Design-wise this area of Downtown, while oriented and laid out in lots like the rest of Downtown, has taken on a more flexible form.  It had building complexes, L-shaped layouts, creative building sitings and use of space, even some higher profile use of different materials like glass and stone or larger buildings, though it is important to note that Belle Vista-scale buildings like those of Clear Creek Square/Millstone were a sheer minority and we’ve exceeded that character portion now.  This part of Downtown could use eye-catching forms of design such as the Gothic spired churches and Art Deco school and auto dealership.  It could have creative and beautiful design there.

The area now encompassed by Prospectors Alley, Clear Creek, Ford Street and 14th Street has 6 remaining historic institutions:  Banks Insurance (traced to 1893, current location since 1950), Post Office (1860, current location since 1940), Sinclair (originally 1938, continuously and at current location since 1956), Golden Liquors (1934, current location since 1957), Wells Fargo (originally 1866, resumed 2000, bank purchased traced to 1873, current location since 1957), and Bank of the West (1910, current location since 1957).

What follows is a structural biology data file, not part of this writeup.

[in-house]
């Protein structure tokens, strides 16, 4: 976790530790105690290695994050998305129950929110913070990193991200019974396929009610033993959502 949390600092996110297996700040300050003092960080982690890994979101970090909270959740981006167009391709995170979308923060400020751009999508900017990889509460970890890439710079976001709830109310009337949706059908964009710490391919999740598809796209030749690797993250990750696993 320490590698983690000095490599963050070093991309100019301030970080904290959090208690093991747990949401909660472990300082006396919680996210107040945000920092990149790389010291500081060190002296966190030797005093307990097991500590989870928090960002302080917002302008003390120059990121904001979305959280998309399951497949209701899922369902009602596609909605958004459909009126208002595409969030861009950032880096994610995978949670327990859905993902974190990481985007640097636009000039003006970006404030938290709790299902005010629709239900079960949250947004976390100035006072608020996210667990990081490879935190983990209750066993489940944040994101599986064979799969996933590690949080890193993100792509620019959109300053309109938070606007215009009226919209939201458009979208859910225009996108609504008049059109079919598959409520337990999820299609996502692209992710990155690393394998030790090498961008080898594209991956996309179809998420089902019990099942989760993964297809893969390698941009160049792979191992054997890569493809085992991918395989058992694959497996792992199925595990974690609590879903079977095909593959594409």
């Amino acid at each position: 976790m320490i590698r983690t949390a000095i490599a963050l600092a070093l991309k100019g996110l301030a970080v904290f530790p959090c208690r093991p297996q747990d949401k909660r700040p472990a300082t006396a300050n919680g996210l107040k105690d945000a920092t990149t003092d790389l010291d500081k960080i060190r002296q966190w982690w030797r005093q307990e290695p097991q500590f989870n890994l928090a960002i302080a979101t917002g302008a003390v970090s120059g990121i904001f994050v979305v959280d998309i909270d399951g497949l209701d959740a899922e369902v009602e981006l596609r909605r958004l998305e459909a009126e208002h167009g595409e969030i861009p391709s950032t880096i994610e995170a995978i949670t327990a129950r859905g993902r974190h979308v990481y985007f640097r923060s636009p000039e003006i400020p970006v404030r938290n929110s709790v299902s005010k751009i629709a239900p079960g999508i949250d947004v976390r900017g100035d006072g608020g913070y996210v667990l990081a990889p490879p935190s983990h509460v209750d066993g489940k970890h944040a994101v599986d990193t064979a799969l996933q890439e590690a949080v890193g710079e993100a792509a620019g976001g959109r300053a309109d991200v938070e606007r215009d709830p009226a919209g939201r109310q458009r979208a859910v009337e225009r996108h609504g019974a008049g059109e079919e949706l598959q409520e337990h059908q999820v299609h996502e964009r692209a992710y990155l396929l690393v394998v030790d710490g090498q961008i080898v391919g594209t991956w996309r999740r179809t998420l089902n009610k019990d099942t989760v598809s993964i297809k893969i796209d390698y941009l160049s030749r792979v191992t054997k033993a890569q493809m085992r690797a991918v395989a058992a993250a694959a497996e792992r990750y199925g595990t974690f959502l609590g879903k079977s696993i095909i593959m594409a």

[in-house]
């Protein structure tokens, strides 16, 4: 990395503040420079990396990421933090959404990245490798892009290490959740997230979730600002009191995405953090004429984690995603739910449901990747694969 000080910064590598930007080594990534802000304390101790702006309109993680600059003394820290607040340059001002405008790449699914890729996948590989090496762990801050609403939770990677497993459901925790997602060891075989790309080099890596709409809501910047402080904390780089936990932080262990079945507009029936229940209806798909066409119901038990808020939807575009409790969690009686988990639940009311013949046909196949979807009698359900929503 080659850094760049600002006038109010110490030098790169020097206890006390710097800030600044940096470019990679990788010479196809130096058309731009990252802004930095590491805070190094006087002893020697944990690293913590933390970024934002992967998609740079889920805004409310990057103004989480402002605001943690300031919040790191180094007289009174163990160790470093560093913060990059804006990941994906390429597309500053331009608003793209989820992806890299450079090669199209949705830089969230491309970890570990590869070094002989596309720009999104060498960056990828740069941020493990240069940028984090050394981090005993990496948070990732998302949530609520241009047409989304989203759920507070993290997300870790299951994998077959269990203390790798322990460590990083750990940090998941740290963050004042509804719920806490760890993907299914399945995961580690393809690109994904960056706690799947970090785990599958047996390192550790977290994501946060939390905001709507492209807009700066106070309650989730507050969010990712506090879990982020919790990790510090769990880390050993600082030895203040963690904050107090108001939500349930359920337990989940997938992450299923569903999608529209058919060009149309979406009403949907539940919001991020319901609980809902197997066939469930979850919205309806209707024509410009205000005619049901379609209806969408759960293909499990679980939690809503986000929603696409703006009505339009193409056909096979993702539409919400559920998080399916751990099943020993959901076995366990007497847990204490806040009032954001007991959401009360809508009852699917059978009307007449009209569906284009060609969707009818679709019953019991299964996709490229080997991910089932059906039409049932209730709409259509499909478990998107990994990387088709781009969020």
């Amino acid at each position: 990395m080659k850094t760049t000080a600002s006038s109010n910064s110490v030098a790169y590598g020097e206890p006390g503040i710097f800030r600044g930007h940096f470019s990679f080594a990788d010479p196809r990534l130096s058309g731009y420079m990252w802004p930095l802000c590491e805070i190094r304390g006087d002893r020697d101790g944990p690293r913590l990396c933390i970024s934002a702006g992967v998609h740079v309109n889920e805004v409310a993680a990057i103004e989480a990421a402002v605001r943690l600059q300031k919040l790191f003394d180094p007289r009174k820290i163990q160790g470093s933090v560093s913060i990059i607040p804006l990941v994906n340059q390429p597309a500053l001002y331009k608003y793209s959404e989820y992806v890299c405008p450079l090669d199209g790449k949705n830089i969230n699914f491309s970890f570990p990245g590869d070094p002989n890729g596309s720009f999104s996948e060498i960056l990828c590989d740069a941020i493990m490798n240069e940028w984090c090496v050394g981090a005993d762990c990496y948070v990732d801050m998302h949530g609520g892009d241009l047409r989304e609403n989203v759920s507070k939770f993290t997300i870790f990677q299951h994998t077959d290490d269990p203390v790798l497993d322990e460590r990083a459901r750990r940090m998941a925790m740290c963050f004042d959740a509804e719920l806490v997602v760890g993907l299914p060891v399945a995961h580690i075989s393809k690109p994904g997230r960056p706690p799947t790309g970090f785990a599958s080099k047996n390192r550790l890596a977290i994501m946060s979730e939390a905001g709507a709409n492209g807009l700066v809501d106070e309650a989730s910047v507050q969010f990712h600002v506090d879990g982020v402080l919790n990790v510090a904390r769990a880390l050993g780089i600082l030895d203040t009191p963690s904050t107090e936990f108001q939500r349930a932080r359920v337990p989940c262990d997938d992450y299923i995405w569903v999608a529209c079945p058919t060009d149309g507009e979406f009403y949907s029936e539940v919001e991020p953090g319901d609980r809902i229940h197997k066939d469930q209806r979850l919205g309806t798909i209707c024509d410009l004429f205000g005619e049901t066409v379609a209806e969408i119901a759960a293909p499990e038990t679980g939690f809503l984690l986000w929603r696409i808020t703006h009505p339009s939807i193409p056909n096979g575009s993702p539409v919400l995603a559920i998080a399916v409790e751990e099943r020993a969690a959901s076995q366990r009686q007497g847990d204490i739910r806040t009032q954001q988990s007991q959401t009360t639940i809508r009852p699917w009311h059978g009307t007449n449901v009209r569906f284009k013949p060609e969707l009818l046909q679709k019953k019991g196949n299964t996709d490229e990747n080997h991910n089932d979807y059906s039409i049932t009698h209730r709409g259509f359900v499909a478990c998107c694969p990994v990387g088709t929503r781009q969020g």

It’s interesting the idea should come up of public uses, in various ways, for this part of Downtown.  Downtown overall has a long history of them; indeed City Hall spent more time between the old capitol and Astor House than it has at its current home.  12th and Jackson was once a civic center of public use.  Golden once had two tramway depots at 13th and Washington, where the northwest corner I theorize is where our bandstand first stood.  I believe this area of Downtown has had a service station of some kind since 1935, and it had the corrals before that.  The Post Office has been here (in two locations) for 88 of its 150 years, or nearly 60% of its history.  Should GURA wish to acquire its building I’d say they’d need to grant a preservation easement on it to the City or other preservation responsible entity; one would hope the Post Office can stay inside no matter what.  If City Hall were to return to southern Downtown converting the Post Office into part of a new Golden History Center complex would be an interesting idea, given the building’s historic, the museum and building were created by Depression works agencies, and the expansion room and below grade storage possibilities of the location.  A park’s another interesting idea; I’ve long advocated for something eye-catching at the northwest corner of 12th and Jackson because it is visually a hilltop prominence when viewed from the Coors visitors area.  Banks Insurance is a designated landmark and should be preserved, and any development next to it should take care not to dominate it and the even older Loveland Cottage next door, which is Golden’s oldest building.  There may be other structures of preservation merit in eastern Downtown too.